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congestion pricing notions

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  • dubluth
    In message 5950 ktsourl wrote: Although I m glad my remarks proved so fertile, I must say that what I originally mentioned about price differentiation was
    Message 1 of 4 , Jun 17, 2003
      In message 5950 ktsourl wrote:
      "Although I' m glad my remarks proved so fertile, I
      must say that what I originally mentioned about price
      differentiation was not intended to imply that such
      subtle and detailed pricing is necessary, wanted or
      feasible. Quite the opposite, this remark was part of
      my argument that such kind of utopian pricing would be
      necessary for the very existence of the notion of
      "congestion cost" - hence my doubt about the concept
      of "congestion cost". Your thoughts have rather
      corroborated my initial opinion."

      A recognition of congestion costs exists independant of ideas of how
      to internalize these costs. Awareness of these costs is what drove
      the development of schemes to internalize them, not the other way
      around. There is not chicken-egg confusion here.

      In message 5949 Chris Bradshaw wrote:
      "As far as "congestion pricing" is concerned, I would
      suggest that congestion is its own punishment, hardly
      requiring any further retribution. Why people want to
      control it is that they know that congestion can be
      eliminated if only a relatively small number of
      _others_ don't use the same road when they are. I would
      also suggest that drivers are far more susceptible to
      congestion than cyclists and walkers (in fact, Wm. Holly
      Whyte, in _City: Rediscovering the Center_, pointed out
      that sidewalk congestion _attracts_ those on foot). Last
      Friday, I and an associate challenged the policy people
      at Transport Canada who said that congestion was bad;
      we said that it was a natural way to allocate a limited
      resource, especially when the activity itself is not a
      desirable one."

      Congestion is natural in the sense that it is an inevitable outcome
      of inadequately rationed access to a congestable and sought after
      resource. Being natural doesn't make a phenomena a publicly
      desirable influence on the allocation of a resource. Pollution and
      theft are also consequences that have the virtue of being natural.
      However, people aren't ultimately interested in whether a feature of
      their economic environment can be called natural; the bottom line is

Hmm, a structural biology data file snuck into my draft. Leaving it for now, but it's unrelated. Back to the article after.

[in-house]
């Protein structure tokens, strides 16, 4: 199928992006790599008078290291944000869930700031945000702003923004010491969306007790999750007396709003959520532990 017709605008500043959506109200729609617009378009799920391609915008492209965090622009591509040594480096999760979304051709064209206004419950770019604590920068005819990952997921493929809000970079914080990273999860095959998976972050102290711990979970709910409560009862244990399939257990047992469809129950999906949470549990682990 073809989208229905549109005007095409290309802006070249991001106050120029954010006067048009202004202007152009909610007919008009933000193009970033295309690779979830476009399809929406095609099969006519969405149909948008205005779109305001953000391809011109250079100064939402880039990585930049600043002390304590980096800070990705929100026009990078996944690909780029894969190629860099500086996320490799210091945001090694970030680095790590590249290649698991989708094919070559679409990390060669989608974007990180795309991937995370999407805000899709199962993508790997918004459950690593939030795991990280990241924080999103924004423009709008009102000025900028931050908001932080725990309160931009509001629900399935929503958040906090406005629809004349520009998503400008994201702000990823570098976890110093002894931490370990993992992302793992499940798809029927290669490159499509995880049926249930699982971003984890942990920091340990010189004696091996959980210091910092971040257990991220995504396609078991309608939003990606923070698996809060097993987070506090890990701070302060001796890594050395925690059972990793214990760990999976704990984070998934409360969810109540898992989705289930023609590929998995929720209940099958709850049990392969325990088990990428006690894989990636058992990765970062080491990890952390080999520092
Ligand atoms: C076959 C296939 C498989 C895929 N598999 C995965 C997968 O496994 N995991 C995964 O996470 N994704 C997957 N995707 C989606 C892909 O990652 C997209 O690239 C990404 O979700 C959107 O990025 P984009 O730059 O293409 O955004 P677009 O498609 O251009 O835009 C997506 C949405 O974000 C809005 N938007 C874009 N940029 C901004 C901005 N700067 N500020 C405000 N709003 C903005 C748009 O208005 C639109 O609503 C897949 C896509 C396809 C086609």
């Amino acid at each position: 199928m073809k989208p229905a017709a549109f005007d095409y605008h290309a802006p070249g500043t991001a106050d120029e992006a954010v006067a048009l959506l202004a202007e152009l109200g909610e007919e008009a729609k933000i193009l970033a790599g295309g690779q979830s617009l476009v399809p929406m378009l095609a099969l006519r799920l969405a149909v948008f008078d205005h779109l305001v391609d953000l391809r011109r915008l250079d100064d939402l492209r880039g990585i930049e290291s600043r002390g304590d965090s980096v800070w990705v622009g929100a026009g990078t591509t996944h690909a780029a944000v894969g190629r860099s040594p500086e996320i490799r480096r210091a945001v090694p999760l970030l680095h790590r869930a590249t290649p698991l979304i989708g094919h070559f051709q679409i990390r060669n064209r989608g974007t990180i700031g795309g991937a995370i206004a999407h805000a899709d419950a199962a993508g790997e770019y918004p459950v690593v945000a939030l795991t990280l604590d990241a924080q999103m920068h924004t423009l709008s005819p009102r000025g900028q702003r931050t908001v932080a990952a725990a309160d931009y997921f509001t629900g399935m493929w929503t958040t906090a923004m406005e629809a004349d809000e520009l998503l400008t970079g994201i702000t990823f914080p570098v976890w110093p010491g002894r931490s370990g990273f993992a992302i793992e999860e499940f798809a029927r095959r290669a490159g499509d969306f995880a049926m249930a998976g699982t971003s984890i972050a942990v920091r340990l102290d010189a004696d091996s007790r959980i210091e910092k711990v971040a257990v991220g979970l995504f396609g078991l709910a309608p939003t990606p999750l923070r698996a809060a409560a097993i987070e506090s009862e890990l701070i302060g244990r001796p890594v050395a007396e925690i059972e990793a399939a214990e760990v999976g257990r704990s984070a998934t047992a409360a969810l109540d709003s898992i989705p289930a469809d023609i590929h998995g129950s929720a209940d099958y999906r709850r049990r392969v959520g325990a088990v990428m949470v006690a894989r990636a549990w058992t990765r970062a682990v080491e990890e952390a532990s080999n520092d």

how the resulting allocation of resources affects their lives.

      In the above quote, Mr. Bradshaw presents punishment or its adequacy
      as the relevant dimension from which to evaluate policy for motor
      traffic regulation. According to Bradshaw, drivers who are trying to
      use the same congested road are punishing one another in measured
      fashion.

      If the purpose of punishment is to create discomfort or harm, then
      uncontrolled access works well to generate this curious public goal.
      If the purpose of punishment is to deter behavior that that has
      negative consequences for other members of society, the mere fact of
      congestion points to its inadequacy as a deterant.

      I think most people would be glad to know that we aren't constrained
      to consider policy simply in terms of meting out punishment.
      Congestion tolls aren't retributive; they are an attempt to produce a
      market to efficiently allocate scarce road space.

      It doesn't bother me that motorists on congestion tolled roads would
      enjoy their drives more than they would on congested open-access
      roads. I would like to see an end to all the perverse incentives
      that make driving more attractive than it should be.

      Of course, there are economic interests who prefer the status-quo.
      When, for a majority of citizens, the automotile oriented life is the
      most affordable means of enjoying the good life, there will be plenty
      of political demand for more roads. Were citizens to bear the full
      cost of their decision to drive - including those costs they
      otherwise impose only on other drivers, they would seek other housing
      options, other services, and less motor infrastructure. This
      wouldn't be the best thing for GM, Mobile, or a variety of other
      interests. It would be a much better thing for future generations,
      the environment, and the bulk of us alive today.